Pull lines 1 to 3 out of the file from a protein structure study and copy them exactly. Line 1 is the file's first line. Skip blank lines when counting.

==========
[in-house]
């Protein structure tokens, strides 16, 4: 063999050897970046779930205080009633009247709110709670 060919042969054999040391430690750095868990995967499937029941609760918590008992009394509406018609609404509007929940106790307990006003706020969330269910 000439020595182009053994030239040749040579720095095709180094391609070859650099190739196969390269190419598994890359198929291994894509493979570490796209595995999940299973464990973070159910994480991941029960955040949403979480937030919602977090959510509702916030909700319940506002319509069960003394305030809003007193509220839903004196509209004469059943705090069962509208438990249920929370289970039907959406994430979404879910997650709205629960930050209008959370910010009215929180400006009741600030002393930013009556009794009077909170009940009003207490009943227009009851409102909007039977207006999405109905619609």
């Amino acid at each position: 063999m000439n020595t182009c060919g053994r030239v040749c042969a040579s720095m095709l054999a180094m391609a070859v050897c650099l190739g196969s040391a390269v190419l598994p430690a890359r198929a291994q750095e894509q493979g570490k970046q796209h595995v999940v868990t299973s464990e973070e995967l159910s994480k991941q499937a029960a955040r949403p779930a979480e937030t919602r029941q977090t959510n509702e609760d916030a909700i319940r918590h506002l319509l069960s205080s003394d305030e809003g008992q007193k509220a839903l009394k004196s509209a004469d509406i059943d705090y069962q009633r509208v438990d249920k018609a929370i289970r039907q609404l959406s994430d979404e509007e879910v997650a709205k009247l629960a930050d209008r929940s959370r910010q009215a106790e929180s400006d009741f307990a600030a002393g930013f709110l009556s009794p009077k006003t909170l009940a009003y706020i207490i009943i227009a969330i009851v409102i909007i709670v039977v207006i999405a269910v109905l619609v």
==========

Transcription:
[in-house]
């Protein structure tokens, strides 16, 4: 063999050897970046779930205080009633009247709110709670 060919042969054999040391430690750095868990995967499937029941609760918590008992009394509406018609609404509007929940106790307990006003706020969330269910 000439020595182009053994030239040749040579720095095709180094391609070859650099190739196969390269190419598994890359198929291994894509493979570490796209595995999940299973464990973070159910994480991941029960955040949403979480937030919602977090959510509702916030909700319940506002319509069960003394305030809003007193509220839903004196509209004469059943705090069962509208438990249920929370289970039907959406994430979404879910997650709205629960930050209008959370910010009215929180400006009741600030002393930013009556009794009077909170009940009003207490009943227009009851409102909007039977207006999405109905619609």
């Amino acid at each position: 063999m000439n020595t182009c060919g053994r030239v040749c042969a040579s720095m095709l054999a180094m391609a070859v050897c650099l190739g196969s040391a390269v190419l598994p430690a890359r198929a291994q750095e894509q493979g570490k970046q796209h595995v999940v868990t299973s464990e973070e995967l159910s994480k991941q499937a029960a955040r949403p779930a979480e937030t919602r029941q977090t959510n509702e609760d916030a909700i319940r918590h506002l319509l069960s205080s003394d305030e809003g008992q007193k509220a839903l009394k004196s509209a004469d509406i059943d705090y069962q009633r509208v438990d249920k018609a929370i289970r039907q609404l959406s994430d979404e509007e879910v997650a709205k009247l629960a930050d209008r929940s959370r910010q009215a106790e929180s400006d009741f307990a600030a002393g930013f709110l009556s009794p009077k006003t909170l009940a009003y706020i207490i009943i227009a969330i009851v409102i909007i709670v039977v207006i999405a269910v109905l619609v």